top of page

Eylau Refought!

Updated: Feb 12, 2022

Last weekend, Rob kindly gave me a lift to Devon for a three-day Napoleonic wargame ably hosted by Philip (10-12 December). We stayed at Juan's lovely hotel in the vicinity. The battle being refought was Eylau: a comparatively lesser known though undoubtedly major clash in East Prussia in February 1807, fought in a driving snow-storm between the French under Napoleon, and the Russians under Bennigsen, which ended in a bloodbath.


On day one, the Friday, we deployed our forces, and managed a few turns before supper at the local pub. Philip gave us tips on the rules, and had covered the three mega tables with new snow sheets, frozen streams and lakes, and several snowy villages. I was on the French side (Augereau's corps, plus two cavalry divisions), together with Rohan (C-in-C: Soult's and Ney's corps), Juan (the Guard), and Philip (Davout's corps). Facing us were the Russian players: Ed, Neil, Rob, and Francis. Davout's corps arrived on the Russian left flank on the first night, which immediately put pressure on Ed's Russians, who had to form a right-angle on a defensive position. Despite this, Neil boldly decided to launch a major Russian attack on the French centre.


Day two saw Paul join the French side. The Russians of Dokhturov's command assaulted the French centre; Leval's French division being their main target. For a while it seemed the former would break through, as Soult's corps was thinly spread across the left-side of the French line near the saw-mill and windmill. On the French right, however, after several turns of pressure from divisions commanded by me and Philip, several units of Ed's Russians at Serpallen village were routed, and Ed had to pull this division back 36 inches. It was a major breakthrough in the game, and rather unexpected as Ed had been winning up to that point. To make matters worse for the Russians, Ney's corps arrived on their right flank. A hard-fought battle in this sector between Francis's Cossacks and Rohan's cavalry eventually led to French success, despite some losses and retreats. Rohan also took Schlodditten village on the French left, only to lose it to a Russian counterattack. He eventually decided to withdraw out of range of Rob's guns. The Prussian corps of Lestocq arrived in the Russian rear, and began approaching Ney's corps. The day ended with most of us fine dining at the hotel.

On the final day, both Francis and Paul had to leave us. Philip decided to clear away Ney's and Lestocq's commands, and allow the French to reinforce their centre with some Guard battalions. This made it harder for Rob and Neil to press home their assault on the French centre, and they eventually retreated back towards the original Russian position on higher ground. This sector did see furious cavalry action between Juan's Guard cavalry and Neil's Russian and Prussian horsemen, though, who effectively cancelled one another out. On the French right, a further determined assault from Augereau's and Davout's divisions provoked a second rout in the key Russian position (10 battalions!), forcing another retreat. Ed still had plenty of troops strung out further north facing the bulk of Davout's corps, and even managed to rout some of Philip's units, but this setback effectively ended the game. Neil, with plenty of cavalry and favourable ground, had held firm in the Russian centre, and Rohan's troops were out of steam on the French left, but the Russians were in retreat everywhere else.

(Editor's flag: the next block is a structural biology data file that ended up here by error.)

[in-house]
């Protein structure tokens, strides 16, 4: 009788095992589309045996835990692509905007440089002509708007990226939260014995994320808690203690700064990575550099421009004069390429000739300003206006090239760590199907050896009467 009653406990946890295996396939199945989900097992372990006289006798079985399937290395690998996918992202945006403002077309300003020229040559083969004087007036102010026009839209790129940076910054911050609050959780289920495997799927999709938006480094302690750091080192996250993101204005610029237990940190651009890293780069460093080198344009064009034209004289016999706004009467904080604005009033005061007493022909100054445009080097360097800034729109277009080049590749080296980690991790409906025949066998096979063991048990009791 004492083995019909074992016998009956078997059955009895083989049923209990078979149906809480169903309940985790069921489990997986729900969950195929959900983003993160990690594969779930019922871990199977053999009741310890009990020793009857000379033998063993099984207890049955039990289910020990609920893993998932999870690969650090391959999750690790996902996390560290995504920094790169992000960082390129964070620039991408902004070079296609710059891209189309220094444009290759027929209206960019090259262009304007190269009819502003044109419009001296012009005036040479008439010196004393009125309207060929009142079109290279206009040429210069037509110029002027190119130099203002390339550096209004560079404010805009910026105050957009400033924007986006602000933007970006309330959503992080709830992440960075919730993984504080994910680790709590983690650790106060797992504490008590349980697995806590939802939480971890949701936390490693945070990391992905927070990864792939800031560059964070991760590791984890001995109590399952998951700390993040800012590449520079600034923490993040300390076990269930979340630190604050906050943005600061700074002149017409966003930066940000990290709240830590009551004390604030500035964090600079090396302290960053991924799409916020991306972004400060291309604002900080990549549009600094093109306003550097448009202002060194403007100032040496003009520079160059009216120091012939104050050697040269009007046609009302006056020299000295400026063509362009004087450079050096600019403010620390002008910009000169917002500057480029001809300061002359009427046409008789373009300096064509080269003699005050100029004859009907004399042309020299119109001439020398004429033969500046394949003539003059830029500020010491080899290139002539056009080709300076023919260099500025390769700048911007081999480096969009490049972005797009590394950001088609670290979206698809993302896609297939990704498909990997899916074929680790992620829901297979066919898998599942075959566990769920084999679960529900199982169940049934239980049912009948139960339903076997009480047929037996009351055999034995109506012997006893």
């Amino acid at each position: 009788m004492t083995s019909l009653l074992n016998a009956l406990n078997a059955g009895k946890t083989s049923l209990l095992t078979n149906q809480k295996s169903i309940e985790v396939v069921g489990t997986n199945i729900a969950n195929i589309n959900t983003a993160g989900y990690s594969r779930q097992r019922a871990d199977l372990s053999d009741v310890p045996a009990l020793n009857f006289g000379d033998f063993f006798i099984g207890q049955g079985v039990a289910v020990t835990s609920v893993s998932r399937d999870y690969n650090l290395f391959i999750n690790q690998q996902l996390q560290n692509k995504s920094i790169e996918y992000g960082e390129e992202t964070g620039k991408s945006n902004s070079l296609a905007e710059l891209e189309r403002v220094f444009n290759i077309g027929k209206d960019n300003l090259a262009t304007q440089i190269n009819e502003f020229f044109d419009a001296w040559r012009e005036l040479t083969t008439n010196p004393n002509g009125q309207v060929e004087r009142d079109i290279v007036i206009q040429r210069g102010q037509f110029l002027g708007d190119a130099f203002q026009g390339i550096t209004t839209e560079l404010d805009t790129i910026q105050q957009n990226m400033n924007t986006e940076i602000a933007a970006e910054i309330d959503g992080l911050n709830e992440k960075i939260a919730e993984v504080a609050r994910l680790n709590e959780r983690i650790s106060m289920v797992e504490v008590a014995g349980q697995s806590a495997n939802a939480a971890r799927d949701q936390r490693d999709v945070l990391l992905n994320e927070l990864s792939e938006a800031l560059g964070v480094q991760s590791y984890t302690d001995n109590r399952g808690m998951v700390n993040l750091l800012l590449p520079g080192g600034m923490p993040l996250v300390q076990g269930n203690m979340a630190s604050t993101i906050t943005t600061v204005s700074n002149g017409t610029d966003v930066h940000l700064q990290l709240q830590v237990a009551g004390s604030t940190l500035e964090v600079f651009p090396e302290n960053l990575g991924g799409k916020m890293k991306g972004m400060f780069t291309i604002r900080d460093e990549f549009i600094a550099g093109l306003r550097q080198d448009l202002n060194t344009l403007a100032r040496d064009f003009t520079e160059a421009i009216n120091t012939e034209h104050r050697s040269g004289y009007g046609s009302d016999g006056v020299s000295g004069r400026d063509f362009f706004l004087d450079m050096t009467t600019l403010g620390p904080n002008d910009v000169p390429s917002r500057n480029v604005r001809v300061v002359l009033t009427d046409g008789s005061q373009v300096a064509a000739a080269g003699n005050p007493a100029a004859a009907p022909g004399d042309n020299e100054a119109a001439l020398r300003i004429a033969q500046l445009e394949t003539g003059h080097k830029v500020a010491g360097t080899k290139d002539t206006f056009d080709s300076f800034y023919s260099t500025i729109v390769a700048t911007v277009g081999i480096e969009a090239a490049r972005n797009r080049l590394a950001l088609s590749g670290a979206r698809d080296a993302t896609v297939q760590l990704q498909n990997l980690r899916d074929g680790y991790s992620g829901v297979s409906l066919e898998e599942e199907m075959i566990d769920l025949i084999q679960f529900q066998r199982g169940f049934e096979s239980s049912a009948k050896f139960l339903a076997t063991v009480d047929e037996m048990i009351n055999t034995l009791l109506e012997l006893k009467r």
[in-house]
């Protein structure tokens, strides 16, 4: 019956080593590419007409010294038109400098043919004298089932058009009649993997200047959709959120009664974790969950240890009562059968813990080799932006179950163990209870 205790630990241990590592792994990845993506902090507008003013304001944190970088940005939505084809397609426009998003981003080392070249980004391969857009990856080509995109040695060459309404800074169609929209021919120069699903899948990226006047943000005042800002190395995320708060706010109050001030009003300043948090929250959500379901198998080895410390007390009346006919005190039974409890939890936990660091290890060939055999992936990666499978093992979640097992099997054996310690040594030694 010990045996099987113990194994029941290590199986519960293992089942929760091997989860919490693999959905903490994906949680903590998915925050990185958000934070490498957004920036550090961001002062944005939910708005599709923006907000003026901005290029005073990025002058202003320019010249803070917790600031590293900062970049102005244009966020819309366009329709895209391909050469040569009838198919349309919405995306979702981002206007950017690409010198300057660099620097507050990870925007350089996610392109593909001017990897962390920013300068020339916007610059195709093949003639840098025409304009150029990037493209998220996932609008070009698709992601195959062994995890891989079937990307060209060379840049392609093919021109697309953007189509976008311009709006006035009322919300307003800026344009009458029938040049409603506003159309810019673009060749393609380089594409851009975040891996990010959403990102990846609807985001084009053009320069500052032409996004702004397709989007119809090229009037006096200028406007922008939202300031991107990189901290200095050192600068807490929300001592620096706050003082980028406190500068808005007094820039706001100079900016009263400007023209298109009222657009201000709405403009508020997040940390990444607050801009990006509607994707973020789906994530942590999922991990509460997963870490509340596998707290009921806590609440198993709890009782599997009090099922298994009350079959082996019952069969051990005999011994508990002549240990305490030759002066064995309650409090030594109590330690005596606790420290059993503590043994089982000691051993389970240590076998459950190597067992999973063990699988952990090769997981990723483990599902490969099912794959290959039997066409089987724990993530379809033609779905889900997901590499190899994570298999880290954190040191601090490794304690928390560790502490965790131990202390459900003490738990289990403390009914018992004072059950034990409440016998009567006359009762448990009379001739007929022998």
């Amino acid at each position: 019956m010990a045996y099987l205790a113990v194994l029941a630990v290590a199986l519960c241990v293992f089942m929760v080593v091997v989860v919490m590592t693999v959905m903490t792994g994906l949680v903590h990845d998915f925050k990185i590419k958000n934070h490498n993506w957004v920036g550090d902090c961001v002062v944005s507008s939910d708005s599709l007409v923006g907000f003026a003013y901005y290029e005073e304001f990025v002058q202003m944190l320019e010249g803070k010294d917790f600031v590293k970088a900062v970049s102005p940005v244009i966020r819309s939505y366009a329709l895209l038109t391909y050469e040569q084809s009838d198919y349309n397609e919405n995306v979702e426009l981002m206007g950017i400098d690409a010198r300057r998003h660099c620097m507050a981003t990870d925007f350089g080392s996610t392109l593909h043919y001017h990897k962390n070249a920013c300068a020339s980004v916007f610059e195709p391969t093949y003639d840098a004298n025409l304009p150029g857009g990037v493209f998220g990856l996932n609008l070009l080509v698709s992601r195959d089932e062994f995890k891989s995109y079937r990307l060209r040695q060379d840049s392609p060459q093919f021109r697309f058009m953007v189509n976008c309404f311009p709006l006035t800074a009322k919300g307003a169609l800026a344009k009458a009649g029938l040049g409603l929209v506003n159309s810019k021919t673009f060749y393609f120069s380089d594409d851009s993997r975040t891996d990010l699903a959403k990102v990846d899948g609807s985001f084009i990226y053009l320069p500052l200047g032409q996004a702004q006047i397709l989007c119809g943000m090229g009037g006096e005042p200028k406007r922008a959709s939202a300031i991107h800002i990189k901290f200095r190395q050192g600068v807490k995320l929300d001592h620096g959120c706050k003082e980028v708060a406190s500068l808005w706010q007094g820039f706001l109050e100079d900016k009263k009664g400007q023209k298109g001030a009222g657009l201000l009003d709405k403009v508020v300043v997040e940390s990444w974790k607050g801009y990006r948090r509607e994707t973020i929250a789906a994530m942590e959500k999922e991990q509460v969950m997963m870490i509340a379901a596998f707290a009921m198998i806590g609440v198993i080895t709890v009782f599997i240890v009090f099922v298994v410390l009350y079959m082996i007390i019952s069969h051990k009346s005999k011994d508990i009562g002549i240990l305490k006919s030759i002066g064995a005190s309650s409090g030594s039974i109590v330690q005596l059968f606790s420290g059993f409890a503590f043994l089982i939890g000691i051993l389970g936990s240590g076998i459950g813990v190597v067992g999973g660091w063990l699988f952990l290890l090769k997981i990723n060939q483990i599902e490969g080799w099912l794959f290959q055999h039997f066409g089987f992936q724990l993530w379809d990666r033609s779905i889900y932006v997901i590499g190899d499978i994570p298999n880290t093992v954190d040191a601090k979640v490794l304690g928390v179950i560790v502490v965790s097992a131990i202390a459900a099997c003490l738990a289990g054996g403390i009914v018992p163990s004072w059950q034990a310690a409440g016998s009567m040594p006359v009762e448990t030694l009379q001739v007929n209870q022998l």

The game was a relaxed and friendly one, with Philip (and Ed) patiently explaining the rules and calculating my results for the entirety! The facilities were good, with a breakout area and kitchen. The 'In the Grand Manner' rules by Peter Gilder were generally fine, and much quicker than I had expected (we played over 20 turns), although some players commented on the short movement distances for infantry, and the difficulty of cavalry attacking infantry which was in line or column. However, the spectacle was fabulous, with some 100 battalions and 50+ squadrons per side. This was wargaming as seen in the wargames magazines, with great 28mm figures painted and based to a high standard. Apart from Philip's figures, a large Russian supplementary contingent was borrowed from Noel, a local gamer.


A lot of time and effort had gone into the game. And while we lacked a few players to allow us to take advantage of all the commands allotted (managing multiple divisions per player is time-consuming), nevertheless the play was smooth and the result was more or less historical, a French victory. It was good to meet new fellow wargamers who share a passion for the hobby and a love of the period. My thanks again to Philip for the invitation as well as for organising and umpiring, and to Juan for making the hotel available to us all, not forgetting Rob's tolerance of eight hours with me in his car!


Overall, a great experience. Wargaming at its best? Probably... :-)










30 views

Comments


bottom of page